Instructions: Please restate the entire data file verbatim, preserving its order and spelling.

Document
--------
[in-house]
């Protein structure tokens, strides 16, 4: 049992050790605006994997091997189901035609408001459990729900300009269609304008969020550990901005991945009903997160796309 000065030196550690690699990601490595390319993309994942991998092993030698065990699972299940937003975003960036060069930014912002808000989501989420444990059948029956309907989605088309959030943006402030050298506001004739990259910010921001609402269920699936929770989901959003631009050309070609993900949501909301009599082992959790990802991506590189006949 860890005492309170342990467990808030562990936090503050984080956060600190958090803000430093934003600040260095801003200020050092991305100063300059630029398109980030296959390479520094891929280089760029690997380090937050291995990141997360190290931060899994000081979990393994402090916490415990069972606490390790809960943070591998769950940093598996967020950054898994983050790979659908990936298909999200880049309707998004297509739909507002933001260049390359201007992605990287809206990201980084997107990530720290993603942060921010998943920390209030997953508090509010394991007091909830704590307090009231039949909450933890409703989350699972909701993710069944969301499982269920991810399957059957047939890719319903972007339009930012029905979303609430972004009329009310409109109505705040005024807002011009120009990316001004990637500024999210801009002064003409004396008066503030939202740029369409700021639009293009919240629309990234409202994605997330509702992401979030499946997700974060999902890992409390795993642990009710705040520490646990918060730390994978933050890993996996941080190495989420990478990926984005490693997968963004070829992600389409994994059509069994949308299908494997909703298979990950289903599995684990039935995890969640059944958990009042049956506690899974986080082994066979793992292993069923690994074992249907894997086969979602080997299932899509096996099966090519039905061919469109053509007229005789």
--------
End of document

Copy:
[in-house]
């Protein structure tokens, strides 16, 4: 049992050790605006994997091997189901035609408001459990729900300009269609304008969020550990901005991945009903997160796309 000065030196550690690699990601490595390319993309994942991998092993030698065990699972299940937003975003960036060069930014912002808000989501989420444990059948029956309907989605088309959030943006402030050298506001004739990259910010921001609402269920699936929770989901959003631009050309070609993900949501909301009599082992959790990802991506590189006949 860890005492309170342990467990808030562990936090503050984080956060600190958090803000430093934003600040260095801003200020050092991305100063300059630029398109980030296959390479520094891929280089760029690997380090937050291995990141997360190290931060899994000081979990393994402090916490415990069972606490390790809960943070591998769950940093598996967020950054898994983050790979659908990936298909999200880049309707998004297509739909507002933001260049390359201007992605990287809206990201980084997107990530720290993603942060921010998943920390209030997953508090509010394991007091909830704590307090009231039949909450933890409703989350699972909701993710069944969301499982269920991810399957059957047939890719319903972007339009930012029905979303609430972004009329009310409109109505705040005024807002011009120009990316001004990637500024999210801009002064003409004396008066503030939202740029369409700021639009293009919240629309990234409202994605997330509702992401979030499946997700974060999902890992409390795993642990009710705040520490646990918060730390994978933050890993996996941080190495989420990478990926984005490693997968963004070829992600389409994994059509069994949308299908494997909703298979990950289903599995684990039935995890969640059944958990009042049956506690899974986080082994066979793992292993069923690994074992249907894997086969979602080997299932899509096996099966090519039905061919469109053509007229005789």